examine_cardinality {dm} | R Documentation |

All `check_cardinality_*()`

functions test the following conditions:

Is

`pk_column`

a unique key for`parent_table`

?Is the set of values in

`fk_column`

of`child_table`

a subset of the set of values of`pk_column`

?Does the relation between the two tables of the data model meet the cardinality requirements?

`examine_cardinality()`

also checks the first two points and subsequently determines the type of cardinality.

```
check_cardinality_0_n(parent_table, pk_column, child_table, fk_column)
check_cardinality_1_n(parent_table, pk_column, child_table, fk_column)
check_cardinality_1_1(parent_table, pk_column, child_table, fk_column)
check_cardinality_0_1(parent_table, pk_column, child_table, fk_column)
examine_cardinality(parent_table, pk_column, child_table, fk_column)
```

`parent_table` |
Data frame. |

`pk_column` |
Columns of |

`child_table` |
Data frame. |

`fk_column` |
Columns of |

All cardinality-functions accept a `parent_table`

(data frame), column names of this table,
a `child_table`

, and column names of the child table.
The given columns of the `parent_table`

have to be one of its
unique keys (no duplicates are allowed).
Furthermore, in all cases, the set of combinations of the child table's columns have
to be a subset of the combinations of values of the parent table's columns.

The cardinality specifications "0_n", "1_n", "0_1", "1_1" refer to the expected relation that the child table has with the parent table. "0", "1" and "n" refer to the occurrences of value combinations in the columns of the child table that correspond to each combination in the columns of the parent table. "n" means "more than one" in this context, with no upper limit.

**"0_n"**: each combination of `pk_column`

values has at least 0 and at most
n corresponding occurrences in the columns of the child table
(which translates to no further restrictions).

**"1_n"**: each combination of `pk_column`

values has at least 1 and at most
n corresponding occurrences in the columns of the child table.
This means that there is a "surjective" mapping from the child table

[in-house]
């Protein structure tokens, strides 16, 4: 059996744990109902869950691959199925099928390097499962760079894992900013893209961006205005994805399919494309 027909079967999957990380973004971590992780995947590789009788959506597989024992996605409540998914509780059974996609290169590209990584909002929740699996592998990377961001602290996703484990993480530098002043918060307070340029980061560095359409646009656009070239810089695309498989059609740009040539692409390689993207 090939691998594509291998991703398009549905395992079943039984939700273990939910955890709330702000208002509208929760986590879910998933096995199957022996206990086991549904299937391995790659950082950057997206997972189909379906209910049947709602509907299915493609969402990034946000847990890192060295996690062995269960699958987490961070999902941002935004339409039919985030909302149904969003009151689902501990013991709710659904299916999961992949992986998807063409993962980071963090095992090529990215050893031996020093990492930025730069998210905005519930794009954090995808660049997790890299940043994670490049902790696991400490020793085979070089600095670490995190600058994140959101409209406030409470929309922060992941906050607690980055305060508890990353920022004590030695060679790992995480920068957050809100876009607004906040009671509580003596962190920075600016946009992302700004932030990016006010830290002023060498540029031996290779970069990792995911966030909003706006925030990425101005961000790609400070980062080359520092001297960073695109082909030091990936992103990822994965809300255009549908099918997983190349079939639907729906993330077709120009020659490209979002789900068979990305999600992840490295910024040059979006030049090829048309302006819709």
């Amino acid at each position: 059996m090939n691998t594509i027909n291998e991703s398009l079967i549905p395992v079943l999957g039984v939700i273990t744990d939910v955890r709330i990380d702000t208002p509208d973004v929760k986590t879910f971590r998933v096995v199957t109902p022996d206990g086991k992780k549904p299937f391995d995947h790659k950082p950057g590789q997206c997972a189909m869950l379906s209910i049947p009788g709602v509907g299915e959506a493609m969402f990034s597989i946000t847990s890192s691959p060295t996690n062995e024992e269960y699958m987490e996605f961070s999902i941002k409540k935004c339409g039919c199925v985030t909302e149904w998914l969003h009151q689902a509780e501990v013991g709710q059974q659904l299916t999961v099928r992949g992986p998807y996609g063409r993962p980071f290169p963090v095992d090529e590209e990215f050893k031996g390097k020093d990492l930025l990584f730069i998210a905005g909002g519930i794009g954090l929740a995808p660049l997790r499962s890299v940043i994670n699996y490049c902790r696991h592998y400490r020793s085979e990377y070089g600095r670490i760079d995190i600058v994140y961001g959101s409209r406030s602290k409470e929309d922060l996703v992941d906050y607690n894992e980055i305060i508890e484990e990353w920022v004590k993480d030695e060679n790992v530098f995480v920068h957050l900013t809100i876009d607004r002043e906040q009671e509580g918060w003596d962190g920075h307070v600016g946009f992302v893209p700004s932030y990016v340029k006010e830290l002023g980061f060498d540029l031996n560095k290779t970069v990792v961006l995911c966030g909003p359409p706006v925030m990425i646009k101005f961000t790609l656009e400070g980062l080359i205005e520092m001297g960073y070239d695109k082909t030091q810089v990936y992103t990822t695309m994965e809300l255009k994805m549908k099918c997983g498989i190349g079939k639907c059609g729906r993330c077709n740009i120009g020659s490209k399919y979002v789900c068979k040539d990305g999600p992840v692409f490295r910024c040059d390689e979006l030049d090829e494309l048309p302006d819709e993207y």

to the parent table w.r.t. the specified columns, i.e. each combination in the
parent table columns exists at least once in the child table columns.

**"0_1"**: each combination of `pk_column`

values has at least 0 and at most
1 corresponding occurrence in the column of the child table.
This means that there is a "injective" mapping from the child table
to the parent table w.r.t. the specified columns, i.e. no combination of values in the
parent table columns is addressed multiple times.
But not all of the parent table column values have to be referred to.

**"1_1"**: each combination of `pk_column`

values occurs exactly once
in the corresponding columns of the child table.
This means that there is a "bijective" ("injective" AND "surjective") mapping
between the child table and the parent table w.r.t. the specified columns, i.e. the
respective sets of combinations within the two sets of columns are equal and there
are no duplicates in either of them.

Finally, `examine_cardinality()`

tests for and returns the nature of the relationship (injective, surjective, bijective, or none of these)
between the two given sets of columns. If either `pk_column`

is not a unique key of `parent_table`

or the values of `fk_column`

are
not a subset of the values in `pk_column`

, the requirements for a cardinality test is not fulfilled. No error will be thrown, but
the result will contain the information which prerequisite was violated.

For `check_cardinality_*()`

: Functions return `parent_table`

, invisibly, if the check is passed, to support pipes.
Otherwise an error is thrown and the reason for it is explained.

For `examine_cardinality()`

: Returns a character variable specifying the type of relationship between the two columns.

Other cardinality functions:
`dm_examine_cardinalities()`

```
d1 <- tibble::tibble(a = 1:5)
d2 <- tibble::tibble(c = c(1:5, 5))
d3 <- tibble::tibble(c = 1:4)
# This does not pass, `c` is not unique key of d2:
try(check_cardinality_0_n(d2, c, d1, a))
# This passes, multiple values in d2$c are allowed:
check_cardinality_0_n(d1, a, d2, c)
# This does not pass, injectivity is violated:
try(check_cardinality_1_1(d1, a, d2, c))
# This passes:
check_cardinality_0_1(d1, a, d3, c)
# Returns the kind of cardinality
examine_cardinality(d1, a, d2, c)
```

[Package *dm* version 0.2.8 Index]